Symposium organizers: Cordt Zollfrank, Claudio Conti, Hui Cao, Sushil Mujumdar

Download the  Call for Paper

Lasing on nonlinear localized waves in curved geometry

The use of geometrical constraints exposes many new perspectives in photonics and in fundamental studies of nonlinear waves. By implementing surface structures in vertical cavity surface emitting lasers as manifolds for curved space, we experimentally study the impacts of geometrical constraints on nonlinear wave localization. We observe localized waves pinned to the maximal curvature in an elliptical-ring, and confirm the reduction in the localization length of waves by measuring near and far field patterns, as well as the corresponding energy-angle dispersion relation. Theoretically, analyses based on a dissipative model with a parabola curve give good agreement remarkably to experimental measurement on the reduction in the localization length. The introduction of curved geometry allows to control and design lasing modes in the nonlinear regime.

Kou-Bin Hong, Chun-Yan Lin, Tsu-Chi Chang, Wei-Hsuan Liang, Ying-Yu Lai, Chien-Ming Wu, You-Lin Chuang, Tien-Chang Lu, Claudio Conti, and Ray-Kuang Lee in Optics Express 25, 29068 (2017)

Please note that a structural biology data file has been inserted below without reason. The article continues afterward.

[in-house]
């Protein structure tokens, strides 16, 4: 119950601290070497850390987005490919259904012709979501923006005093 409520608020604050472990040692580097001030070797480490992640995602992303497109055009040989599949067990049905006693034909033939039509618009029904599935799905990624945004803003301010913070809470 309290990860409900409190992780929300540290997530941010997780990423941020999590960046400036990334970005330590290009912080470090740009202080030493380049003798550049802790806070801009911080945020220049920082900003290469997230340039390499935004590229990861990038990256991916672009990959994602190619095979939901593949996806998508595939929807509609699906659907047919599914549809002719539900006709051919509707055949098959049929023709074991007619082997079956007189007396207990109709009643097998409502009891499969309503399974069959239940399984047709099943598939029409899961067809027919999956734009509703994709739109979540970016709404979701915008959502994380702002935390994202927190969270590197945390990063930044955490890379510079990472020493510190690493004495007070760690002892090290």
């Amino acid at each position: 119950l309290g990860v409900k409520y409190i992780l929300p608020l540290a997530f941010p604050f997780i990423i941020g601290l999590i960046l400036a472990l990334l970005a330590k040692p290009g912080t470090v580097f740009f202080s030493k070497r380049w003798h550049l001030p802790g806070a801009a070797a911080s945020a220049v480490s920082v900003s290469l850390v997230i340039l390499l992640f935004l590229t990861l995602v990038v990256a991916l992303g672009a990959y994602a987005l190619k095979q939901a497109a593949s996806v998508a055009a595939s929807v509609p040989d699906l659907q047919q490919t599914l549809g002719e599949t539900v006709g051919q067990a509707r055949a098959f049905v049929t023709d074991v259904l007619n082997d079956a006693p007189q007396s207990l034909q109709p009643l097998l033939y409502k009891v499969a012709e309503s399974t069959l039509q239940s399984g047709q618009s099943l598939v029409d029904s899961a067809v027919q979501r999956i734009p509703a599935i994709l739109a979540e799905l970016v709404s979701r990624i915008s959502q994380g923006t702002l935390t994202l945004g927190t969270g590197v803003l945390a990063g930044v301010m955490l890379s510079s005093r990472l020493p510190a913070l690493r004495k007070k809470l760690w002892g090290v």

The Experimental Observation of Replica Symmetry Breaking in Random Lasers

Spin-glass theory is one of the leading paradigms of complex physics and describes condensed matter, neural networks and biological systems, ultracold atoms, random photonics, and many other research fields. According to this theory, identical systems under identical conditions may reach different states and provide different values for observable quantities. This effect is known as Replica Symmetry Breaking and is theoretically revealed by the change in shape of the probability distribution function of an order parameter named the Parisi overlap.

Despite the profound implications in the new physics of complexity, a direct experimental evidence of the Replica Symmetry Breaking transition, in any field of research was never reported.

C. Conti and coworkers show that pulse-to-pulse fluctuations in random lasers, and  a direct measurement of the Parisi overlap, unveil a transition to a glassy light phase in random lasers compatible with a Replica Symmetry Breaking.

This is the first evidence of Replica Symmetry Breaking and the first direct measurement of the Parisi overlap.


N. Ghofraniha, I. Viola, F. Di Maria, G. Barbarella, G. Gigli, L. Leuzzi and C. Conti reported on the first evidence of Replica Symmetry Breaking in Random Lasers by the direct measurement of the Parisi overlap distribution function (arXiv:1407.5428, Nature Communications 2015)